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Japan launches much-needed supplies to space station

Astronomy and Space

Japan launches much-needed supplies to space station

Japan’s H-IIB rocket with a capsule called Kounotori, or stork, lifts off at the Tanegashima Space Center in Tanegashima, southern Japan, Friday evening, Dec. 9, 2016. The Japanese capsule contains nearly 5 tons of food, water and other supplies, including new lithium-ion batteries for the International Space Station’s solar power system. (Ryosuke Uematsu/Kyodo News via AP) A Japanese capsule blasted off with much-needed supplies for the International Space Station on Friday, a week after a Russian shipment was destroyed shortly after liftoff. The Russian rocket accident and the grounding of one of NASA’s commercial suppliers make this delivery all the more urgent. The spacecraft should arrive at the station Tuesday.
”Have a safe flight,” French astronaut Thomas Pesquet said in a tweet from the space station. ”Looking forward to your arrival!
The capsule—called Kounotori, or white stork—contains nearly 5 tons of food, water and other supplies, including six new lithium-ion batteries for the station’s solar power system. Astronauts will conduct spacewalks next month to replace the old nickel-hydrogen batteries that store energy generated by the station’s big solar panels.
This is Japan’s sixth shipment to the 250-mile-high outpost, currently home to Pesquet, two Americans and three Russians. It launched from Tanegashima Space Center in southern Japan.
Launches by SpaceX, meanwhile, have been on hold since a September rocket explosion on the pad in Cape Canaveral, Florida. The helium pressurization system in the rocket’s upper stage was breached, resulting in a massive fireball. Japan’s H-IIB rocket with a capsule called Kounotori, or stork, waits for liftoff at the Tanegashima Space Center in Tanegashima, southern Japan, Friday morning, Dec. 9, 2016. The Japanese capsule was launched late Friday evening with much-needed supplies to the International Space Station. The Kounotori contains nearly 5 tons of food, water and other supplies, including new lithium-ion batteries for the station’s solar power system. (Ryosuke Uematsu/Kyodo News via AP) The company hopes to resume flights next month from Southern California. Iridium Communications satellites will be aboard that initial launch. A space station supply run is supposed to follow a few weeks later from Cape Canaveral.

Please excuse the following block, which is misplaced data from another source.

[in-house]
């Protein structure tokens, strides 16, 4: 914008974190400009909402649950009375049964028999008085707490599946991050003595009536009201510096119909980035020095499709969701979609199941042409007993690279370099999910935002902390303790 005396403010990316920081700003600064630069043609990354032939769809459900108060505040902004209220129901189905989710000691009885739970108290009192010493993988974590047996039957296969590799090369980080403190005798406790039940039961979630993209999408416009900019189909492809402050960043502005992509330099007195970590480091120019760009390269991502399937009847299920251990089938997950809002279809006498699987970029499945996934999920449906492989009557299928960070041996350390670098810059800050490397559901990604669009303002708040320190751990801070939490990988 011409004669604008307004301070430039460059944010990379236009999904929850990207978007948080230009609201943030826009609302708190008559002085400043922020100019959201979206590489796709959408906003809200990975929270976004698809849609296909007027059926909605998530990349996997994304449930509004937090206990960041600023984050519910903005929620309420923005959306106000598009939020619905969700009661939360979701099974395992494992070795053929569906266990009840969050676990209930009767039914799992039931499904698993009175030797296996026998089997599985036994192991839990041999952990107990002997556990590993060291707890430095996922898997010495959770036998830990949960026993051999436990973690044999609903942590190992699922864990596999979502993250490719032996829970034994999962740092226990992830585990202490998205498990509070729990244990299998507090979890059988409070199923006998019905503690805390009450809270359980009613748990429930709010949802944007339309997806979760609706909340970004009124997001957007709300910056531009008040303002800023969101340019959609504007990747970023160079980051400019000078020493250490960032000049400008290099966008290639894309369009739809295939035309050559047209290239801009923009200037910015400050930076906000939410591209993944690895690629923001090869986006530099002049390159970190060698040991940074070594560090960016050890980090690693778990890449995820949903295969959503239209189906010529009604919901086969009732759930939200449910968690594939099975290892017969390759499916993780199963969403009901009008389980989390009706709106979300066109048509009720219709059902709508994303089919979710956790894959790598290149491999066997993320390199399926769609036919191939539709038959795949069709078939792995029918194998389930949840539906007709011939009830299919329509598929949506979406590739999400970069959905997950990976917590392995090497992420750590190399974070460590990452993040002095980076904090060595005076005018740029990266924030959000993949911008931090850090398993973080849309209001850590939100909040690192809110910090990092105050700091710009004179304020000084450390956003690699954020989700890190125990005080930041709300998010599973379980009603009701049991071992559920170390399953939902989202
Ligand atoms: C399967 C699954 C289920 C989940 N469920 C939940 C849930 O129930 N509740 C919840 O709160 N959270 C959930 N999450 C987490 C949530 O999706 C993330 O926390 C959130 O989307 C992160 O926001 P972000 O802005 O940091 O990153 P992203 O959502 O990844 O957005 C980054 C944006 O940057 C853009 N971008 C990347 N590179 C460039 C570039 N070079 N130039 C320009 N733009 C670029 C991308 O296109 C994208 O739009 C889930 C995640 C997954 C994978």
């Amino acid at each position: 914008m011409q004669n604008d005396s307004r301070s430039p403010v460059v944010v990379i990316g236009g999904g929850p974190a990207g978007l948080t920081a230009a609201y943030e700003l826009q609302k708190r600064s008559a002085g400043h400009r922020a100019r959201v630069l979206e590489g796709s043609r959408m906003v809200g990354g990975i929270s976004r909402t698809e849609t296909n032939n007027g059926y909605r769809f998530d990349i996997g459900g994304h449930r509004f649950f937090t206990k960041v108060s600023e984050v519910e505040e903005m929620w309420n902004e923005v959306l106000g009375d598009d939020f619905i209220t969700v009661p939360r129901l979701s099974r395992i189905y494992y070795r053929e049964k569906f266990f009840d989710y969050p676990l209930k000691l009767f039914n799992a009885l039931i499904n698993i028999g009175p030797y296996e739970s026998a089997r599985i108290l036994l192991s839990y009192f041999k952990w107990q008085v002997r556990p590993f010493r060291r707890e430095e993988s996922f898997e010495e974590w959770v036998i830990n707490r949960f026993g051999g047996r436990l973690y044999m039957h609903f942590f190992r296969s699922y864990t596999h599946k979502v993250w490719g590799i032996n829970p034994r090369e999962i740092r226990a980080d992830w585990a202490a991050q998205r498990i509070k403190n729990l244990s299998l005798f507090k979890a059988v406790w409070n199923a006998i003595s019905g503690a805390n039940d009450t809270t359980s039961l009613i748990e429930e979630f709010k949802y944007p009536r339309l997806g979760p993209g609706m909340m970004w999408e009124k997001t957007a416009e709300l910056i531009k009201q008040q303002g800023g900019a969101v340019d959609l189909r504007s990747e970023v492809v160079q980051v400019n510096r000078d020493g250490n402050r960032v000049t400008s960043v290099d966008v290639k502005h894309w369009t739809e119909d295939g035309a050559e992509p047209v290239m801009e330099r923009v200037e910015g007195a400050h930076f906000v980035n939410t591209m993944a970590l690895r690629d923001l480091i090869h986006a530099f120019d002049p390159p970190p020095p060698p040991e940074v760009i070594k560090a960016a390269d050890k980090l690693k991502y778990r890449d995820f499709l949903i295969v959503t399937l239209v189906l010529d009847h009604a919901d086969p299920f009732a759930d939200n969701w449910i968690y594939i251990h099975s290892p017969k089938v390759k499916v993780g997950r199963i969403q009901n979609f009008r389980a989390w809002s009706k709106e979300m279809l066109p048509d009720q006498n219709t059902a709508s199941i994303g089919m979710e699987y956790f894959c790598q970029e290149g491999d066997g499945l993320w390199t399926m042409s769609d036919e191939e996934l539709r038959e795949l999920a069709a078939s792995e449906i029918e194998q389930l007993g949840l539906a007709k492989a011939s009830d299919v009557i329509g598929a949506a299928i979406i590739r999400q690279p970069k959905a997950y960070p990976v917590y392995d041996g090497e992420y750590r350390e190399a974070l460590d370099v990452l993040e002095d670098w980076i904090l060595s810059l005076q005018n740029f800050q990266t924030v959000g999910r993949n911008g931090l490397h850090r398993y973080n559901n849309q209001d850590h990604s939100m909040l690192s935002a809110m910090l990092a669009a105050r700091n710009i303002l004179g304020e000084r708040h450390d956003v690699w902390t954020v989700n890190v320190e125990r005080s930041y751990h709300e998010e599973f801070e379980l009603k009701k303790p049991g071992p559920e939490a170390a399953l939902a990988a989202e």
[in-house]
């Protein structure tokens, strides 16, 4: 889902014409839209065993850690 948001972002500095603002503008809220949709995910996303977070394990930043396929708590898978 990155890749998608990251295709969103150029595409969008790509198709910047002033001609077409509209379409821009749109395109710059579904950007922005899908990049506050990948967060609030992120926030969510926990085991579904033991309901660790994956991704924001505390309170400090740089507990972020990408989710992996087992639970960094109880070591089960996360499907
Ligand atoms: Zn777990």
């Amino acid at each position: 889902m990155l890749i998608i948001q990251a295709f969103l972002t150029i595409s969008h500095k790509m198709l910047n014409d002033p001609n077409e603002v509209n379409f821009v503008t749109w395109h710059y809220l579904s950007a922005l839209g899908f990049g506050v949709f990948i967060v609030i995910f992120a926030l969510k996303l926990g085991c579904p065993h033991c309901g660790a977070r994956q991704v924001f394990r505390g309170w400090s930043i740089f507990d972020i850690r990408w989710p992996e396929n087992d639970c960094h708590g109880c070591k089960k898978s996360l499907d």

In a televised interview from the space station following Friday’s launch, NASA astronaut Peggy Whitson said there are already enough supplies to last until spring. The Japanese shipment will stretch that out even further. The Russians lost a spacesuit in the Dec. 1 launch accident, among many other items, she noted.
”Spaceflight’s not an easy thing,” Whitson said. ”We just have to keep pressing ourselves to do the right thing, make sure we’re doing all the right tests … so that we don’t have these problems.” This still image taken from NASA shows the liftoff of Kounotori, as it sets to deliver supplies to International Space Station, on Friday, Dec. 9, 2016 at the Tanegashima Space Center in Japan. The cargo spaceship is carrying 5.9 tons of supplies including food, drinking water and other daily necessities for astronauts on board the ISS, seven ultrasmall satellites developed by some universities and firms, and Japanese-made lithium-ion batteries for use on the space station. (NASA via AP) This still image taken from NASA shows the liftoff of Kounotori, as it sets to deliver supplies to International Space Station, on Friday, Dec. 9, 2016 at the Tanegashima Space Center in Japan. The cargo spaceship is carrying 5.9 tons of supplies including food, drinking water and other daily necessities for astronauts on board the ISS, seven ultrasmall satellites developed by some universities and firms, and Japanese-made lithium-ion batteries for use on the space station. (NASA via AP) Explore further:SpaceX’s 1st launch since rocket blast now bumped to January
More information: NASA: www.nasa.gov/mission_pages/station/main/index.html

© 2016 The Associated Press. All rights reserved.

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